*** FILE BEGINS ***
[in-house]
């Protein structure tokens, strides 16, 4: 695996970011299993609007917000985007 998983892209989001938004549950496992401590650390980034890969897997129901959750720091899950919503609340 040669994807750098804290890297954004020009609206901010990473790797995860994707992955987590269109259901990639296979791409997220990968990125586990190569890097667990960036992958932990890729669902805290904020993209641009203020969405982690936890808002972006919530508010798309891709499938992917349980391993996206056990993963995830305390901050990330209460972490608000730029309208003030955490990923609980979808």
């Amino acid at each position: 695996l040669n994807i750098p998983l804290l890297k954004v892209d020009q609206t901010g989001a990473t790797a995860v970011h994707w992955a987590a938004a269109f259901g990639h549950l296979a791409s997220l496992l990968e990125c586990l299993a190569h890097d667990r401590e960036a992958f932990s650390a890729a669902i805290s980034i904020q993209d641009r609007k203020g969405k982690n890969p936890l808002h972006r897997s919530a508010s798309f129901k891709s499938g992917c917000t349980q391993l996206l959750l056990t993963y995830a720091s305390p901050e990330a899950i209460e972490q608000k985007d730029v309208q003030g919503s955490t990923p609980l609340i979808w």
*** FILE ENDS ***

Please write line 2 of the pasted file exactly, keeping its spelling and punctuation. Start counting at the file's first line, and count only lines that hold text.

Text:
């Protein structure tokens, strides 16, 4: 695996970011299993609007917000985007 998983892209989001938004549950496992401590650390980034890969897997129901959750720091899950919503609340 040669994807750098804290890297954004020009609206901010990473790797995860994707992955987590269109259901990639296979791409997220990968990125586990190569890097667990960036992958932990890729669902805290904020993209641009203020969405982690936890808002972006919530508010798309891709499938992917349980391993996206056990993963995830305390901050990330209460972490608000730029309208003030955490990923609980979808």